The Relational Tradition

Title: The Relational Tradition: Landscape and Canon
Author: Adrienne E. Harris

Abstract: This essay charts the origins, influences, and evolution of the relational tradition in contemporary psychoanalysis. Considering the theoretical and philosophical influences from nineteenth-century Americans like William James and C. S Pierce, and noting the seminal modern work of Steven Mitchell and Jay Greenberg in opening a critique of one-person focused drive theory, the essay follows developments over a quarter century. Hallmarks of the relational approach—social construction, two-person psychologies, multiple self-states, social regulation and construction of identities like gender and sexual orientation, and an evolving theory of clinical practice—are reviewed. New developments in clinical theory, in the study of identity categories, in the work on embodiment and enactment, and in developmental models are also reviewed.

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2 Responses to “The Relational Tradition”

  1. Seth Allcorn says:

    The article underscores the complex, interdependent, non-linear development of theory that is then subsequently defined and used in unique and idiosyncratic ways generating anomalous, new, different and evolving ideas some of which contribute to further thinking.  The psychoanalytically informed study of organizations is naturally dependent on this type of theory building, revision and creative destruction to borrow a capitalist notion.  The relational tradition is an undeniable reality of a workplace where a single executive interacts along a range from constructively to destructively with, in a large organization, a vast number of employees in any given week and as a CEO with all employees all of the time.  This reality requires a vast transcendence from a context of a clinical dyadically limited analysis to one where perhaps the first humble step is that we will never comprehend, know, understand or analyze organizations or conceive of effective and enduring organizational change that improves one’s and everyone’s work experience.  It is from an appreciate of the complex evolution of thought both in terms of analysis and organizational diagnosis and intervention that we come to more fully appreciate the one enduring and unchanging element of this work is that the subject of the work in dyads or large organizations is the unchanging nature of human nature that introduces a true sense of darkness into one’s life, everyone’s life and the workplace.  This darkness is ultimate the energizing force in terms of generating psychoanalytic and organizational theory.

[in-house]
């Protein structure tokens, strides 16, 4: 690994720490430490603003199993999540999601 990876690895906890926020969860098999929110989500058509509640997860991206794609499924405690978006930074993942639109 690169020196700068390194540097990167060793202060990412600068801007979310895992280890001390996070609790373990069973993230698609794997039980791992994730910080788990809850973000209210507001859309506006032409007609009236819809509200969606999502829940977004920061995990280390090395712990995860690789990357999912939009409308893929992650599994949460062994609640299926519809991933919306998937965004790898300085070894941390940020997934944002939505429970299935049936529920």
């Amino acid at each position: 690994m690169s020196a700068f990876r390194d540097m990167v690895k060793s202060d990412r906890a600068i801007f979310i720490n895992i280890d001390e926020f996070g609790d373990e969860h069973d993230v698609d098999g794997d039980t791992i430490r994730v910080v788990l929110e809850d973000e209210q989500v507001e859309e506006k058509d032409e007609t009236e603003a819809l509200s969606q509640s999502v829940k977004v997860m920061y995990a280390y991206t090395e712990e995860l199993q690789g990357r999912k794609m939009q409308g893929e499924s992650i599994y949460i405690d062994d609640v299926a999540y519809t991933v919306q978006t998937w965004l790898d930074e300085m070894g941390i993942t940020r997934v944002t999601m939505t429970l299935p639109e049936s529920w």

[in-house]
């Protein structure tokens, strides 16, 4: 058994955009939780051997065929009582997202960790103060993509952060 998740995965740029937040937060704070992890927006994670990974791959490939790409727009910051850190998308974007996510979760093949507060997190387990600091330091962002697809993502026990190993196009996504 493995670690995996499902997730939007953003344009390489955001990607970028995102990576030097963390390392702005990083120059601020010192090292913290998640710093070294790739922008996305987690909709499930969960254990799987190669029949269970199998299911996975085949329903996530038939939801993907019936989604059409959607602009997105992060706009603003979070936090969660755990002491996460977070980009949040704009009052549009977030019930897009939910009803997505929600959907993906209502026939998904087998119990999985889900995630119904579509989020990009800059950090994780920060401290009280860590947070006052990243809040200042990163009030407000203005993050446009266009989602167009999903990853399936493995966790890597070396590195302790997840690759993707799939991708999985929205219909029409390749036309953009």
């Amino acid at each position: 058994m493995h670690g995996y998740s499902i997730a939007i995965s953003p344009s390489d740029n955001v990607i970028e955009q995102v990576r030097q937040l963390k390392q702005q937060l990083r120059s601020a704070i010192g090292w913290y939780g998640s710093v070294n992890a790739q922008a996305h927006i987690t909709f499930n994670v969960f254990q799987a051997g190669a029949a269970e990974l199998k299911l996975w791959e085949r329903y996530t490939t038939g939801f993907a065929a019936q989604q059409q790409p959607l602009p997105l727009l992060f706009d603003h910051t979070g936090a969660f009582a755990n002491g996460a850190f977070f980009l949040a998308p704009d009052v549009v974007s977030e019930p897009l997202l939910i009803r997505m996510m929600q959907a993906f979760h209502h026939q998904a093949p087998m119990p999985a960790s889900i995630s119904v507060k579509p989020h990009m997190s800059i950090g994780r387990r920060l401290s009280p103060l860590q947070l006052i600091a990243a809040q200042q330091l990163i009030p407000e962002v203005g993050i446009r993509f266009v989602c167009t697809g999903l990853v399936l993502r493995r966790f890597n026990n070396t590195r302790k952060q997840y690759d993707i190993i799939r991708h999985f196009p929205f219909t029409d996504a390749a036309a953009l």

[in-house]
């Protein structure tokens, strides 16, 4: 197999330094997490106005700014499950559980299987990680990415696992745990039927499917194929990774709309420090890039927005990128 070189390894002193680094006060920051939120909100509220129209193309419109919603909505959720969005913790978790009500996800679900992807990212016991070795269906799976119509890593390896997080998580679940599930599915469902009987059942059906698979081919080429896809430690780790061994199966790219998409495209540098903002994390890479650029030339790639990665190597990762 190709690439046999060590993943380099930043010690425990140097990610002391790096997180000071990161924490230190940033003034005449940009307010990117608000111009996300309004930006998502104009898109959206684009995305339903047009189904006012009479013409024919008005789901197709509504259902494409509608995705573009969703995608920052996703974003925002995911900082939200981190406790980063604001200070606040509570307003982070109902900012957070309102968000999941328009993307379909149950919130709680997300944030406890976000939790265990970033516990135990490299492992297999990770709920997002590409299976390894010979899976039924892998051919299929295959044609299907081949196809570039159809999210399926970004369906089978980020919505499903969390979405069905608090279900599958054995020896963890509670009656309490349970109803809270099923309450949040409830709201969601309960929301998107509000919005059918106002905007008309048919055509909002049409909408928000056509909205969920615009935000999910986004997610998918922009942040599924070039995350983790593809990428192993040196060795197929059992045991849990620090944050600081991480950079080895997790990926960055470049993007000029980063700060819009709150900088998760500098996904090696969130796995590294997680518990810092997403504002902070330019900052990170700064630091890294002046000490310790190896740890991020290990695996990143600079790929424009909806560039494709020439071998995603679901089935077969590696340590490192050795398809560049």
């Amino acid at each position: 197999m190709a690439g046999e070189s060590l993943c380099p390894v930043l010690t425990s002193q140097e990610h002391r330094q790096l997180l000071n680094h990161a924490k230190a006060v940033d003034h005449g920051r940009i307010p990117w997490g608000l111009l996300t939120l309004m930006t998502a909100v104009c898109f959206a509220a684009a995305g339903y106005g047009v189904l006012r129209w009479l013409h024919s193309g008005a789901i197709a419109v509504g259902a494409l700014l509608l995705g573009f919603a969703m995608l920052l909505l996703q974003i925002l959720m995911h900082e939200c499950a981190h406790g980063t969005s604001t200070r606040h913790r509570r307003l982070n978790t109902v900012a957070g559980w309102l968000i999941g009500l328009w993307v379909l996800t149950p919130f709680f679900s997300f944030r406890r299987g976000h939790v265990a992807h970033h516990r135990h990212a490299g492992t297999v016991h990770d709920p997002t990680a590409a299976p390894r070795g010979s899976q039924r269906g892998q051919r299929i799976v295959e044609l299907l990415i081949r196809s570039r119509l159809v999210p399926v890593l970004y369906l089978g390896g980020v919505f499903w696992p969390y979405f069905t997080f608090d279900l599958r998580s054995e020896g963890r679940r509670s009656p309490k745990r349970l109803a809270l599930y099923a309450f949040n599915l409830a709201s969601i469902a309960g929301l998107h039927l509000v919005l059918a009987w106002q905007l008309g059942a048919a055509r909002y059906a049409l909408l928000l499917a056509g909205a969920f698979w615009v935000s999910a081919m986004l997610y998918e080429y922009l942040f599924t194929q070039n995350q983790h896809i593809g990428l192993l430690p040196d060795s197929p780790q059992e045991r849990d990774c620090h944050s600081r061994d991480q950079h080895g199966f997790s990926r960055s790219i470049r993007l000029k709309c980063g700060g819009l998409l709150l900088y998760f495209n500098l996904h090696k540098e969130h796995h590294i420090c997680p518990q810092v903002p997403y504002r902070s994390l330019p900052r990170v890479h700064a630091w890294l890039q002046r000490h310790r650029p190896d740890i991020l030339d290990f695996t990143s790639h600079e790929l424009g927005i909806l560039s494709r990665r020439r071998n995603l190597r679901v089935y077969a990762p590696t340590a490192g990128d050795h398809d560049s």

2. Michael Diamond says:

    Few theorists who take a psychoanalytic view of organizations take an explicitly relational psychoanalytic position. Certainly in our book Private selves in public organizations, we took this position from the very outset. And, as the article implies, it is a contemporary, if somewhat American version, of object relations theory. Yet, it’s philosophical origins can be traced to James and Pierce, and psychodynamically, to Sullivan, Fromm, Winnicott, Ferenzi, Mitchell, Benjamin, among others. The article puts into perspective the not only the contemporary relational psychoanalytic theories but the complementarity with feminist theory and the views of social constructivists. Its contribution to analyzing organizations is the focus it brings to relational and experiential dynamics simultaneously embedded psychologically and socially. Our exploration of transference and counter-transference dynamics in organizations illicits dominantion and submission, oppressive politics, between workers and managers, men and women, superordinatets and subordinates. So power can be front and center in this critical postmodern theory of organizational politics and culture. 

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